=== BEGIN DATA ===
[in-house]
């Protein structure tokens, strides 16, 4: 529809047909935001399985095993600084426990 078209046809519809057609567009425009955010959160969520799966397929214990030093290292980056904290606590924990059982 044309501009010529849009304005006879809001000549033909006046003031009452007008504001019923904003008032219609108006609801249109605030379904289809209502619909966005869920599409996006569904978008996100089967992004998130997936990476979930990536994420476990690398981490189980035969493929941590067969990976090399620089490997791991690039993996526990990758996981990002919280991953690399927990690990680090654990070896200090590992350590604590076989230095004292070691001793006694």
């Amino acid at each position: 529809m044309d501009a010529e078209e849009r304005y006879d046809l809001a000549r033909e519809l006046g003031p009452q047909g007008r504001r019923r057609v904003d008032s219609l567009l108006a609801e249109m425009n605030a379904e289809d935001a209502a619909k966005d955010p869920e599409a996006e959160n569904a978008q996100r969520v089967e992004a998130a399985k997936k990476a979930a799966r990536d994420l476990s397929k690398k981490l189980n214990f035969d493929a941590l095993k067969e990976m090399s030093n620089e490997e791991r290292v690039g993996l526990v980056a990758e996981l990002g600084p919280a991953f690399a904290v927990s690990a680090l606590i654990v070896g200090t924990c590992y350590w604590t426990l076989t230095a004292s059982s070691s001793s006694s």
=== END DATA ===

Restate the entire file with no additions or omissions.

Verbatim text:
[in-house]
């Protein structure tokens, strides 16, 4: 529809047909935001399985095993600084426990 078209046809519809057609567009425009955010959160969520799966397929214990030093290292980056904290606590924990059982 044309501009010529849009304005006879809001000549033909006046003031009452007008504001019923904003008032219609108006609801249109605030379904289809209502619909966005869920599409996006569904978008996100089967992004998130997936990476979930990536994420476990690398981490189980035969493929941590067969990976090399620089490997791991690039993996526990990758996981990002919280991953690399927990690990680090654990070896200090590992350590604590076989230095004292070691001793006694």
């Amino acid at each position: 529809m044309d501009a010529e078209e849009r304005y006879d046809l809001a000549r033909e519809l006046g003031p009452q047909g007008r504001r019923r057609v904003d008032s219609l567009l108006a609801e249109m425009n605030a379904e289809d935001a209502a619909k966005d955010p869920e599409a996006e959160n569904a978008q996100r969520v089967e992004a998130a399985k997936k990476a979930a799966r990536d994420l476990s397929k690398k981490l189980n214990f035969d493929a941590l095993k067969e990976m090399s030093n620089e490997e791991r290292v690039g993996l526990v980056a990758e996981l990002g600084p919280a991953f690399a904290v927990s690990a680090l606590i654990v070896g200090t924990c590992y350590w604590t426990l076989t230095a004292s059982s070691s001793s006694s």